- The 2013 NASCAR Chevrolet SS, which GM says was designed to forge a stronger connection with fans, debuted on Thursday.
- The 2013 NASCAR Chevrolet SS is based on the new rear-wheel-drive 2014 Chevrolet SS performance sedan scheduled to debut next year.
- It is the first time in 17 years that Chevrolet will offer a rear-wheel-drive sedan for sale in the U.S., the automaker noted.
LAS VEGAS — The 2013 NASCAR Chevrolet SS, which GM says was designed to forge a stronger connection with fans, debuted on Thursday.
The 2013 NASCAR Chevrolet SS is based on the new rear-wheel-drive 2014 Chevrolet SS performance sedan.
It is the first time in 17 years that Chevrolet will offer a rear-wheel-drive sedan for sale in the U.S., the automaker noted.
Chevrolet's 2013 NASCAR racecar was formally introduced Thursday in Las Vegas, where the Sprint Cup Series championship banquet is being held at The Wynn Friday night.
Mark Reuss, president of GM North America, presided over the reveal of a blue, white and gold No. 13 racecar that rolled onto the stage of the Encore Theater with four-time Cup Series champion Jeff Gordon behind the wheel.
Other cars on display were those to be driven by Kevin Harvick, Jimmie Johnson, Tony Stewart and Jamie McMurray.
Reuss commented on the cooperative effort between NASCAR and the participating manufacturers to replace the most recent generation of cars with machines that were more true to their production-model cousins.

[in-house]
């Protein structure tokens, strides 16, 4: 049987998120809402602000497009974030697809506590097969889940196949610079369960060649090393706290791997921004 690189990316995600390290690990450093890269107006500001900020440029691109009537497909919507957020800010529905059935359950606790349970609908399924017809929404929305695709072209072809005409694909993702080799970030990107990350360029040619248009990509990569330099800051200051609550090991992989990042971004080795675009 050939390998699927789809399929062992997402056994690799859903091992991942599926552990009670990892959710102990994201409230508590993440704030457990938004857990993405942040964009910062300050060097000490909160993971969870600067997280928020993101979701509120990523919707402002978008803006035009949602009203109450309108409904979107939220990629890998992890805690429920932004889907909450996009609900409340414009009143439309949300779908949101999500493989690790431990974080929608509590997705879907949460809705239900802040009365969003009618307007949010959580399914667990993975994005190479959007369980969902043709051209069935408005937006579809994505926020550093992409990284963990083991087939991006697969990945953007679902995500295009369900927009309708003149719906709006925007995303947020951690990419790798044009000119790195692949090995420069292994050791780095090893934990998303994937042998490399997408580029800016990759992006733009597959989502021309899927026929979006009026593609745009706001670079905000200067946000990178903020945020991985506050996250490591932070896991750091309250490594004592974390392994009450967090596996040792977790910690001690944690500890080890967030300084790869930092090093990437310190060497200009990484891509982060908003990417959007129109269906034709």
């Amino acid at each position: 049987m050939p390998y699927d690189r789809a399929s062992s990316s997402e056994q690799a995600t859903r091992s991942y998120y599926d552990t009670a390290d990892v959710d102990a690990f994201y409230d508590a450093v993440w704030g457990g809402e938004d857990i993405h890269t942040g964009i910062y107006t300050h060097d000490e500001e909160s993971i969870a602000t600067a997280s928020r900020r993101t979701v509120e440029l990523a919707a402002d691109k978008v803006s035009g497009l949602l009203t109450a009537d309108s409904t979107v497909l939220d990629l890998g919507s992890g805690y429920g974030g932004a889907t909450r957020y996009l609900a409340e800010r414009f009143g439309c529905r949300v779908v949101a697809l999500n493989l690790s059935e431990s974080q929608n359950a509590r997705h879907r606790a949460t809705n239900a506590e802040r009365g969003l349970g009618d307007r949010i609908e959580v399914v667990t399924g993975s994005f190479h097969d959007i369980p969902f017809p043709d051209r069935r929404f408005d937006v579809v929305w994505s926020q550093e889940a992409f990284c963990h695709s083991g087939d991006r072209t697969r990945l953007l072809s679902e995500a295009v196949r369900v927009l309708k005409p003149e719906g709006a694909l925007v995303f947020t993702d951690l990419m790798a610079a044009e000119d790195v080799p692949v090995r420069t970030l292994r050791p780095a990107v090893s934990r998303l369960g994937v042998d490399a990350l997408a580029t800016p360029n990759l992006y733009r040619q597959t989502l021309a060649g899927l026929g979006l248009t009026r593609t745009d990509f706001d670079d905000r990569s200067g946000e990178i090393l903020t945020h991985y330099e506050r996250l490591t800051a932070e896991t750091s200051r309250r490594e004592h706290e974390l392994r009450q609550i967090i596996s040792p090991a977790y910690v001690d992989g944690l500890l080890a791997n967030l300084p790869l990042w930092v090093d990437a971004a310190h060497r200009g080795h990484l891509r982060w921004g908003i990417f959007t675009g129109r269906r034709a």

"We've both been focusing on a number of important initiatives to build a stronger connection with our fans by incorporating relevant technologies that we're using on today's high-performance Chevrolets, while also creating designs to help our fans make the link between what they see on the track, on the streets and in Chevy showrooms," Reuss said.
The new NASCAR Chevy is based on a model that will not go on sale until the fall of 2013 as a 2014 model. Called the SS, it is based on the Holden Commodore, a General Motors model sold in Australia and prominent in the V8 Supercars racing series.
The cars on stage Thursday definitely have styling cues that distinguish them from the other 2013 NASCAR machines that have been displayed. Features such as the hood, fender flares and side sculpting, according to Chevrolet, are integrated from the design of the production model SS.
Reuss talked about the importance of "putting stock back in stock car racing" and talked about how new technology such as ethanol and fuel injection has been incorporated into NASCAR racing in recent years and how the manufacturers' car-creation process has been used to develop the 2013 racecar.
The new SS will be based on a V8-powered, rear-wheel-drive production car. That will be a first for Chevrolet since the 1989 Monte Carlo. Ford's last NASCAR racecar based on a V8 model with rear-wheel drive was the 1996 Thunderbird. Dodge re-entered NASCAR after a long absence in 2001 with a car based on the front-drive Intrepid, but beginning in 2005, the new street Charger had a V8 and rear-wheel drive.
Ford was first to unveil its 2013 NASCAR Fusion in January. The new Toyota Camry was introduced in May. Eight months ago in Las Vegas, Dodge revealed next year's Charger, but just five months later, the company announced it would withdraw from NASCAR after 2012.
All the new models will make their competition debut in 2013 Speedweeks at Daytona International Speedway, a series of races culminating in the Daytona 500.
Edmunds says: It would appear that the mission to create more differentiated models that are more faithful replicas of production passenger cars has been accomplished. Next will be to see how the new cars compete with each other, and how well fans respond to this overture to what the automakers and NASCAR believe their audience wants.